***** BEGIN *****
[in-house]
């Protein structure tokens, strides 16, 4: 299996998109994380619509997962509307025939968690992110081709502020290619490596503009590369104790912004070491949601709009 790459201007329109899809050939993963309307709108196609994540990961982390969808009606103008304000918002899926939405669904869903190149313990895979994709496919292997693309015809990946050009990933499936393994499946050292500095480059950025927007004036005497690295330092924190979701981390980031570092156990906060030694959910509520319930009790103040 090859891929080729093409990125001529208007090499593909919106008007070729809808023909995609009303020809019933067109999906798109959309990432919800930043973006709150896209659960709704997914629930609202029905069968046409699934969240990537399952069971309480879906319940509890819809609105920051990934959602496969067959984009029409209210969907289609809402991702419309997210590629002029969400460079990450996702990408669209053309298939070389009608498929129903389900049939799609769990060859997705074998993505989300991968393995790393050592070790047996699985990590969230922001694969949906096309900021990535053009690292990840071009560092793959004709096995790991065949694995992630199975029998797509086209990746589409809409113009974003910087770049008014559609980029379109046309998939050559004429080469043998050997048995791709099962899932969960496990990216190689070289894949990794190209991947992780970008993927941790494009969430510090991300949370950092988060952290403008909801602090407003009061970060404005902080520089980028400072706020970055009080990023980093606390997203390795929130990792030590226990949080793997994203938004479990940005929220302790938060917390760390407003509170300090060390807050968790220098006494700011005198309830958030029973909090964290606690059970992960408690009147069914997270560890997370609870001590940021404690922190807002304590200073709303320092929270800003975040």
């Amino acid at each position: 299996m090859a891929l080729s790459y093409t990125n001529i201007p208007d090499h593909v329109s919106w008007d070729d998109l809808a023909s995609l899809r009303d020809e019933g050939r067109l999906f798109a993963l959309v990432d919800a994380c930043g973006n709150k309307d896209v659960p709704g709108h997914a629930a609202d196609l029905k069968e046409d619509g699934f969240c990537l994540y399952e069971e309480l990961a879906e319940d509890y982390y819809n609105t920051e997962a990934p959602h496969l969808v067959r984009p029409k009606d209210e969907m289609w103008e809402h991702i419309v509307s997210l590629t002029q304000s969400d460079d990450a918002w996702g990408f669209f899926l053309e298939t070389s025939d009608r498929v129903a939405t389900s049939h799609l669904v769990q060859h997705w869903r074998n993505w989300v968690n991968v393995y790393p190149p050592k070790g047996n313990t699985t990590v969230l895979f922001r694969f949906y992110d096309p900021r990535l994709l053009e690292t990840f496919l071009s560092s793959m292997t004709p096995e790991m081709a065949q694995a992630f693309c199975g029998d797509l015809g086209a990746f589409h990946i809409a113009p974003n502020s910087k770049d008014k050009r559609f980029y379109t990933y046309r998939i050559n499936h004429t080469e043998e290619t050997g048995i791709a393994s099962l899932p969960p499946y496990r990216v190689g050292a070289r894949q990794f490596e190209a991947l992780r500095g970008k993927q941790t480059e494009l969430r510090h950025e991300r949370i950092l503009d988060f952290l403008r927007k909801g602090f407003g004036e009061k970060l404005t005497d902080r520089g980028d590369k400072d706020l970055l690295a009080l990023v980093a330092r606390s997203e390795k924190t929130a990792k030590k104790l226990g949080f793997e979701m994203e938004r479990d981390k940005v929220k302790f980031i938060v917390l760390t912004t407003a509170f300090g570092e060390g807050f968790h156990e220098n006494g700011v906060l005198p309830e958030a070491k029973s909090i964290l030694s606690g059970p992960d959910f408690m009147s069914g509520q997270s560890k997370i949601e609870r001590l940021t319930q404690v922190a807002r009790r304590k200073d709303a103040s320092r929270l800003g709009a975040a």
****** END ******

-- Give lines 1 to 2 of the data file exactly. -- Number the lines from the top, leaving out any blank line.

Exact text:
[in-house]
């Protein structure tokens, strides 16, 4: 299996998109994380619509997962509307025939968690992110081709502020290619490596503009590369104790912004070491949601709009 790459201007329109899809050939993963309307709108196609994540990961982390969808009606103008304000918002899926939405669904869903190149313990895979994709496919292997693309015809990946050009990933499936393994499946050292500095480059950025927007004036005497690295330092924190979701981390980031570092156990906060030694959910509520319930009790103040 090859891929080729093409990125001529208007090499593909919106008007070729809808023909995609009303020809019933067109999906798109959309990432919800930043973006709150896209659960709704997914629930609202029905069968046409699934969240990537399952069971309480879906319940509890819809609105920051990934959602496969067959984009029409209210969907289609809402991702419309997210590629002029969400460079990450996702990408669209053309298939070389009608498929129903389900049939799609769990060859997705074998993505989300991968393995790393050592070790047996699985990590969230922001694969949906096309900021990535053009690292990840071009560092793959004709096995790991065949694995992630199975029998797509086209990746589409809409113009974003910087770049008014559609980029379109046309998939050559004429080469043998050997048995791709099962899932969960496990990216190689070289894949990794190209991947992780970008993927941790494009969430510090991300949370950092988060952290403008909801602090407003009061970060404005902080520089980028400072706020970055009080990023980093606390997203390795929130990792030590226990949080793997994203938004479990940005929220302790938060917390760390407003509170300090060390807050968790220098006494700011005198309830958030029973909090964290606690059970992960408690009147069914997270560890997370609870001590940021404690922190807002304590200073709303320092929270800003975040």